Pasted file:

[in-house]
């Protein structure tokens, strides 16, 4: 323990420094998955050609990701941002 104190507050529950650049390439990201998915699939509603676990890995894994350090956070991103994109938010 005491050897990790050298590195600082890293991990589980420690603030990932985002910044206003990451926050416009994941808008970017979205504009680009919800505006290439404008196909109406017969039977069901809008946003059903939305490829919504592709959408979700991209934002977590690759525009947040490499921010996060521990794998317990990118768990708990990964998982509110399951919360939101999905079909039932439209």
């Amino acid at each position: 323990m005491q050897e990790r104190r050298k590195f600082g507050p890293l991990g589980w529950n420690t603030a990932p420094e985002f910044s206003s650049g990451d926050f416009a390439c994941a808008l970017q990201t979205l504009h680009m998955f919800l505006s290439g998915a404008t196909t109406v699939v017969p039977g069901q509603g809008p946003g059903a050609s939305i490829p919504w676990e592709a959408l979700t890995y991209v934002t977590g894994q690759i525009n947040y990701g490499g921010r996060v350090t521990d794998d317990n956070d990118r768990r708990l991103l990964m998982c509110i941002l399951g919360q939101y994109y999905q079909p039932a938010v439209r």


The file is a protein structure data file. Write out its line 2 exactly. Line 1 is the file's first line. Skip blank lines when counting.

């Protein structure tokens, strides 16, 4: 323990420094998955050609990701941002 104190507050529950650049390439990201998915699939509603676990890995894994350090956070991103994109938010 005491050897990790050298590195600082890293991990589980420690603030990932985002910044206003990451926050416009994941808008970017979205504009680009919800505006290439404008196909109406017969039977069901809008946003059903939305490829919504592709959408979700991209934002977590690759525009947040490499921010996060521990794998317990990118768990708990990964998982509110399951919360939101999905079909039932439209």